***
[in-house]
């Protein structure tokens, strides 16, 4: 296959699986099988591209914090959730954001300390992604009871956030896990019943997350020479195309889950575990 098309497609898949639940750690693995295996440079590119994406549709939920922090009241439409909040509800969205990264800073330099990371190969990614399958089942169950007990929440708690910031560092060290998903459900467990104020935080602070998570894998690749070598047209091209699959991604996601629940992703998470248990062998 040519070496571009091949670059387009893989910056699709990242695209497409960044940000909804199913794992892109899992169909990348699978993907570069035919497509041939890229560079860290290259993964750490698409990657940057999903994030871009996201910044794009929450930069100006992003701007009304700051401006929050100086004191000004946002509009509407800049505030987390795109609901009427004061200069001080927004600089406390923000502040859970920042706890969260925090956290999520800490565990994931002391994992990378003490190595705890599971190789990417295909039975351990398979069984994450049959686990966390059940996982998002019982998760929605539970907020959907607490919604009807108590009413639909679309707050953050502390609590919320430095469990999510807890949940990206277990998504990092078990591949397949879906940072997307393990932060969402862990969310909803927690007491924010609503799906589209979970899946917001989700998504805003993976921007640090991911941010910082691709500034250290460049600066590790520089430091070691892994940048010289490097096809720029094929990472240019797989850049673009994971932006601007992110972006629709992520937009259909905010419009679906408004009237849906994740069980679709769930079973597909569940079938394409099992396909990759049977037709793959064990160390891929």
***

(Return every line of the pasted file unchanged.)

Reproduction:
[in-house]
């Protein structure tokens, strides 16, 4: 296959699986099988591209914090959730954001300390992604009871956030896990019943997350020479195309889950575990 098309497609898949639940750690693995295996440079590119994406549709939920922090009241439409909040509800969205990264800073330099990371190969990614399958089942169950007990929440708690910031560092060290998903459900467990104020935080602070998570894998690749070598047209091209699959991604996601629940992703998470248990062998 040519070496571009091949670059387009893989910056699709990242695209497409960044940000909804199913794992892109899992169909990348699978993907570069035919497509041939890229560079860290290259993964750490698409990657940057999903994030871009996201910044794009929450930069100006992003701007009304700051401006929050100086004191000004946002509009509407800049505030987390795109609901009427004061200069001080927004600089406390923000502040859970920042706890969260925090956290999520800490565990994931002391994992990378003490190595705890599971190789990417295909039975351990398979069984994450049959686990966390059940996982998002019982998760929605539970907020959907607490919604009807108590009413639909679309707050953050502390609590919320430095469990999510807890949940990206277990998504990092078990591949397949879906940072997307393990932060969402862990969310909803927690007491924010609503799906589209979970899946917001989700998504805003993976921007640090991911941010910082691709500034250290460049600066590790520089430091070691892994940048010289490097096809720029094929990472240019797989850049673009994971932006601007992110972006629709992520937009259909905010419009679906408004009237849906994740069980679709769930079973597909569940079938394409099992396909990759049977037709793959064990160390891929």